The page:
To find out more about the Cavalier breed standard, go here.

It’s desirable that the parents are not too closely related; this is not always easy to avoid when the gene pool for a particular breed is small, which is especially likely in rare and endangered breeds. Deciding on a suitable breeding pair means considering the coefficient of inbreeding. For the Cavalier the average coefficient is 5.6%, this is considered to be a low figure for a pedigree dog breed.

Signs of Ethical Breeding Practice

An ethical breeder will not sell a puppy to someone they have not met; nor will they suggest you meet in a lay-by where the puppy will be exchanged for cash, no questions asked! It may seem obvious when you read it in black and white, but such transactions continue to take place, often with unhappy results.

This is what to look for in an ethical breeder.

  • An ethical breeder will want to meet you, and for you to meet the puppy, before any agreement is reached.
  • An ethical breeder will want to know more about your home and your lifestyle; and will expect you to have questions you wish to ask them.
  • You will meet the puppy’s mother and littermates when you visit (and possibly other relatives). Remember that bringing up a litter of puppies places a considerable strain on the dam’s resources, so she will not be looking her best!
  • You will see the conditions in which the puppy is being raised. These should be light, clean and well-aired.
  • The puppy will be health checked by a vet and microchipped before collection.
  • The breeder will provide full paperwork, including registration papers (if the puppy is pedigree), the parents’ health tests, microchip details, advice about feeding and training and (if the puppy has been given its first injection) a vaccination card (for more about puppy vaccinations go here).

Signs of Unethical Breeding Practice

An unethical breeder will primarily be concerned about being paid. All other considerations will come at best a poor second.

  • An unethical breeder may not want you to visit the puppy before collection.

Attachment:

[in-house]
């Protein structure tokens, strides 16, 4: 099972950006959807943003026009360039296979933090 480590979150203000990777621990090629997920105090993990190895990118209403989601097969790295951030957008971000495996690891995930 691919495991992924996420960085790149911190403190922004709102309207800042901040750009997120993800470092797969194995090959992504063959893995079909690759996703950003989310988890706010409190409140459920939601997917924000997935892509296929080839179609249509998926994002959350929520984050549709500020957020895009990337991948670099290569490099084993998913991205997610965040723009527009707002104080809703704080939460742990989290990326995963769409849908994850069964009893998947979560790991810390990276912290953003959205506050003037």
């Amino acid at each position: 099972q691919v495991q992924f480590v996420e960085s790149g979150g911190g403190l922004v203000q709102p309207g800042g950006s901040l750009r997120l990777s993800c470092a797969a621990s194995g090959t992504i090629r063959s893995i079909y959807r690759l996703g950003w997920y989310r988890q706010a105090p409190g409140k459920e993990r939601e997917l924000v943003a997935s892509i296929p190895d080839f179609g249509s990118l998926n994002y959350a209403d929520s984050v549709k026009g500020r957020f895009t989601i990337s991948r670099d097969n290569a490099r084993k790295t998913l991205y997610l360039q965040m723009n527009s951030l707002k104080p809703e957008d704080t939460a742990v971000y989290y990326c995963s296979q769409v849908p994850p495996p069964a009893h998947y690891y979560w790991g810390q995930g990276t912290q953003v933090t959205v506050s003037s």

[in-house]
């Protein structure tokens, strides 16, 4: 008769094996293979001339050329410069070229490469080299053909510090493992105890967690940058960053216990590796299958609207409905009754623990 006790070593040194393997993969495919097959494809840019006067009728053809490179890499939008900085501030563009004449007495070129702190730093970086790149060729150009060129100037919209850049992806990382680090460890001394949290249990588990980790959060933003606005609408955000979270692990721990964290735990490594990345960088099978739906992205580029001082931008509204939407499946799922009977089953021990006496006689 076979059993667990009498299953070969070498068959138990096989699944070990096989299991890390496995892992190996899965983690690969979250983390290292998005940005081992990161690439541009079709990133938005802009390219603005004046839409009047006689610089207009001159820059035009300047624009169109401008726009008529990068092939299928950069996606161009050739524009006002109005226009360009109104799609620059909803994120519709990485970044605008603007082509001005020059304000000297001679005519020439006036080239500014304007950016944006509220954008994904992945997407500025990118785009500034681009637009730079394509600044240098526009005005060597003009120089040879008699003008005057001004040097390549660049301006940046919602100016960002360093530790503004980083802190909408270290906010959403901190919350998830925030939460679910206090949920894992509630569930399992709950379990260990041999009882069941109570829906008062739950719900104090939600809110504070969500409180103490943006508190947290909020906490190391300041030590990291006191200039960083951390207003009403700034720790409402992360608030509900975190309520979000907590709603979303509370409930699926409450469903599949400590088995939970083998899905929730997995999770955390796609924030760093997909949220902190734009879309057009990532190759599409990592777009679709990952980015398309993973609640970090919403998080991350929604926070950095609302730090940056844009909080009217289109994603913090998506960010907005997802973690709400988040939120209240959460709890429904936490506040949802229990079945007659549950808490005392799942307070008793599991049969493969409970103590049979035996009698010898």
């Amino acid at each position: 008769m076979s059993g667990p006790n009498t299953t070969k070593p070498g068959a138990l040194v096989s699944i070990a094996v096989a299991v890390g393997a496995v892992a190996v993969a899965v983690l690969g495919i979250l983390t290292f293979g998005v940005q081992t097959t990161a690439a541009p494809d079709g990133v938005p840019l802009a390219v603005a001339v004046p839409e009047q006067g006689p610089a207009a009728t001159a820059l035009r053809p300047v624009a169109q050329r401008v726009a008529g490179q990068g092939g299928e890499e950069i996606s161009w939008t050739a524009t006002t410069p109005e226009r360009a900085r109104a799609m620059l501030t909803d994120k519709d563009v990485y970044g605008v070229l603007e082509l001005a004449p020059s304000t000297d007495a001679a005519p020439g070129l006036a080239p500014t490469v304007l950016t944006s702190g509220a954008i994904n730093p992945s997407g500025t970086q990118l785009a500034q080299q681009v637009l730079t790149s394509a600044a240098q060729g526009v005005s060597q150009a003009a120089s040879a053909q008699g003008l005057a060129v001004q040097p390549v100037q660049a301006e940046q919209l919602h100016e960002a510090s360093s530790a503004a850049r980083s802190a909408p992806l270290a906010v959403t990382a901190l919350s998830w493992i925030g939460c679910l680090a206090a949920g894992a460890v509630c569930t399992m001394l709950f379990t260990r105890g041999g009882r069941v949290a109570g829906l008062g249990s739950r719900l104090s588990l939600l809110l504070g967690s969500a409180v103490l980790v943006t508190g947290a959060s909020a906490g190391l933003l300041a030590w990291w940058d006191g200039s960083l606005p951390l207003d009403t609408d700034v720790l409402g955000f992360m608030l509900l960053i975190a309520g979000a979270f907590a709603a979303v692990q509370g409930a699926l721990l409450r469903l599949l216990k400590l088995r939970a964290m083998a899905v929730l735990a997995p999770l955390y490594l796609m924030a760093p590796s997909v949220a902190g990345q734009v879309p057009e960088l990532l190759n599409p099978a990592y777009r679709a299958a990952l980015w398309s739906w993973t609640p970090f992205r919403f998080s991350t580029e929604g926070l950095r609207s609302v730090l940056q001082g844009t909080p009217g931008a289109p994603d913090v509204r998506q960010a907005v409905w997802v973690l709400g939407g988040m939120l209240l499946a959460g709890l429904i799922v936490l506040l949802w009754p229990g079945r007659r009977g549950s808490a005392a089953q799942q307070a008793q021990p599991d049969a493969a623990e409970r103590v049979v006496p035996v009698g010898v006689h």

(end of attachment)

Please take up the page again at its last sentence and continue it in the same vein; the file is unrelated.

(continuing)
• An unethical breeder may not show you the puppy’s mother or littermates, or they may show you a dog which is not the puppy’s mother (the puppy will show no affinity for her, and she may not even have any milk).
  • An unethical breeder will not have any paperwork. They may brandish a health test certificate, but they will not give you a copy.
  • An unethical breeder will not show you where the puppy was raised.
  • An unethical breeder will not give you a vaccination card for the puppy, even though they claim it has had its first injection.
  • An unethical breeder may not have microchipped the puppy (which is illegal).

How to Find an Ethical Breeder

A good place to start is by contacting the breed club for your chosen breed; most pedigree breeds have them. Many breed clubs keep a puppy register; you can find the Cavalier KCS Club here.

The Kennel Club also offers a puppy register although the cost tends to discourage some people from using it. You can find the Kennel Club Cavalier puppy register here.

There are also online websites advertising puppies; the better ones such as Pets4Homes are nowadays trying to safeguard buyers against buying from unethical breeders. Be very cautious about less dedicated websites like craiglist, and adverts on social media.